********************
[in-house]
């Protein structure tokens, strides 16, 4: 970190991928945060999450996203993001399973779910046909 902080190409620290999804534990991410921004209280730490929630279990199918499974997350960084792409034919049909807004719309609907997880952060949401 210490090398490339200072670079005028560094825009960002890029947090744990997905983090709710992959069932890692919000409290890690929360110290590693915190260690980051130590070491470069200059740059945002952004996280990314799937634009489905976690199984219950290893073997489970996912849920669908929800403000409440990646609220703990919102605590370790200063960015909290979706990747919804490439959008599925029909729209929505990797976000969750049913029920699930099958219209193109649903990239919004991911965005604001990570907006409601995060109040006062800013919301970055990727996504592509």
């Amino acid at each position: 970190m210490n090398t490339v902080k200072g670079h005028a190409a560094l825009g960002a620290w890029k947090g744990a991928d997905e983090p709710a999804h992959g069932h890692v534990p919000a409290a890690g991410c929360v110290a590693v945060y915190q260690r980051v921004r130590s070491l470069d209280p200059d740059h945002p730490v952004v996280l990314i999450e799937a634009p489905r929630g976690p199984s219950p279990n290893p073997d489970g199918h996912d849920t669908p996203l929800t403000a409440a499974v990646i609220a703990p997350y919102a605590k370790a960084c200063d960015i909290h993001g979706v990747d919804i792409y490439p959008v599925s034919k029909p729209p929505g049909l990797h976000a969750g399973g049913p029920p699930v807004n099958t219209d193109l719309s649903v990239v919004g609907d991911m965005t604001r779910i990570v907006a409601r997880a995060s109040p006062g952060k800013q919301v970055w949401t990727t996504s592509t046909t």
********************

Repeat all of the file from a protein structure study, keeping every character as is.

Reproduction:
[in-house]
């Protein structure tokens, strides 16, 4: 970190991928945060999450996203993001399973779910046909 902080190409620290999804534990991410921004209280730490929630279990199918499974997350960084792409034919049909807004719309609907997880952060949401 210490090398490339200072670079005028560094825009960002890029947090744990997905983090709710992959069932890692919000409290890690929360110290590693915190260690980051130590070491470069200059740059945002952004996280990314799937634009489905976690199984219950290893073997489970996912849920669908929800403000409440990646609220703990919102605590370790200063960015909290979706990747919804490439959008599925029909729209929505990797976000969750049913029920699930099958219209193109649903990239919004991911965005604001990570907006409601995060109040006062800013919301970055990727996504592509």
């Amino acid at each position: 970190m210490n090398t490339v902080k200072g670079h005028a190409a560094l825009g960002a620290w890029k947090g744990a991928d997905e983090p709710a999804h992959g069932h890692v534990p919000a409290a890690g991410c929360v110290a590693v945060y915190q260690r980051v921004r130590s070491l470069d209280p200059d740059h945002p730490v952004v996280l990314i999450e799937a634009p489905r929630g976690p199984s219950p279990n290893p073997d489970g199918h996912d849920t669908p996203l929800t403000a409440a499974v990646i609220a703990p997350y919102a605590k370790a960084c200063d960015i909290h993001g979706v990747d919804i792409y490439p959008v599925s034919k029909p729209p929505g049909l990797h976000a969750g399973g049913p029920p699930v807004n099958t219209d193109l719309s649903v990239v919004g609907d991911m965005t604001r779910i990570v907006a409601r997880a995060s109040p006062g952060k800013q919301v970055w949401t990727t996504s592509t046909t």